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Original Title: 2006, A Constrained Particle Dynamics for Continuum-particle Hybrid Method in Micro- And Nano-fluidics, 2006

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DOI 10.1007/s10409-006-0034-5

RESEARCH PAPER

A constrained particle dynamics for continuum-particle hybrid

method in micro- and nano-uidics

Jia Cui Guo Wei He Dewei Qi

Received: 10 April 2006 / Accepted: 21 July 2006 / Published online: 29 November 2006

Springer-Verlag 2006

Abstract A hybrid method of continuum and particle

dynamics is developed for micro- and nano-uidics,

where uids are described by a molecular dynamics

(MD) in one domain and by the NavierStokes (NS)

equations in another domain. In order to ensure the con-

tinuity of momentumux, the continuumand molecular

dynamics in the overlap domain are coupled through a

constrained particle dynamics. The constrained particle

dynamics is constructed with a virtual damping force

and a virtual added mass force. The sudden-start Cou-

ette ows witheither non-slip or slipboundary condition

are used to test the hybrid method. It is shown that the

results obtainedare quantitatively inagreement withthe

analytical solutions under the non-slip boundary condi-

tions and the full MD simulations under the slip bound-

ary conditions.

Keywords Hybrid method Molecular dynamic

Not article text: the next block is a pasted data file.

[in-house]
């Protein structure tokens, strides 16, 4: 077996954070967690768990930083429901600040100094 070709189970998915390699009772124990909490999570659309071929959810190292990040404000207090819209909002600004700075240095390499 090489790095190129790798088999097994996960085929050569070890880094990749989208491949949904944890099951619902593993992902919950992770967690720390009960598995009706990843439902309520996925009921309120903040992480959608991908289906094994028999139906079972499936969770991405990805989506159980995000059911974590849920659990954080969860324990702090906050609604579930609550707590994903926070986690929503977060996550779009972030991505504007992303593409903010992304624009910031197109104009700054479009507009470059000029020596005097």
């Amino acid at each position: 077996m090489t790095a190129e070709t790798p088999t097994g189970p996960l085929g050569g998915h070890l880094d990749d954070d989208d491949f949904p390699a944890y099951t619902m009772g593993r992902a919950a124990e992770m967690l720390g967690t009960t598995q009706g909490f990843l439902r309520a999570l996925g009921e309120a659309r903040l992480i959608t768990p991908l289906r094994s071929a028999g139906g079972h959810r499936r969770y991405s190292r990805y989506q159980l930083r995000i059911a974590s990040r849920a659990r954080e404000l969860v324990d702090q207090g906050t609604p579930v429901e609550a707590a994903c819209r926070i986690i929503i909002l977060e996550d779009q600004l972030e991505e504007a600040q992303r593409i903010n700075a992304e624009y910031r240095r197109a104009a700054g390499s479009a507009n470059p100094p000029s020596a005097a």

simulation NavierStokes equation Microuidics

The project supported by Chinese Academy of Sciences under

the innovative project Multi-scale modelling and simulation in

complex system (KJCX-SW-L08) and National Natural Science

Foundation of China (10325211).

J. Cui G. W. He (B)

LNM, Institute of Mechanics, Chinese Academy of Sciences,

Beijing 100080, China

e-mail: hgw@lnm.imech.ac.cn

G. W. He

e-mail: guoweihe@yahoo.com

D. Qi

Department of Paper and Chemical Engineering,

Western Michigan University, Kalamazoo, MI 49008, USA

1 Introduction

Micro- andnano-uidics haveattractedincreasingatten-

tions, since they have extensive applications to micro-

electro-mechanical system (MEMS) that involves ows

at micro- and nano-scales [1]. As the scales are de-

creased, the ows at micro- and nano-scales exhibit

the properties very different from the ows at macro-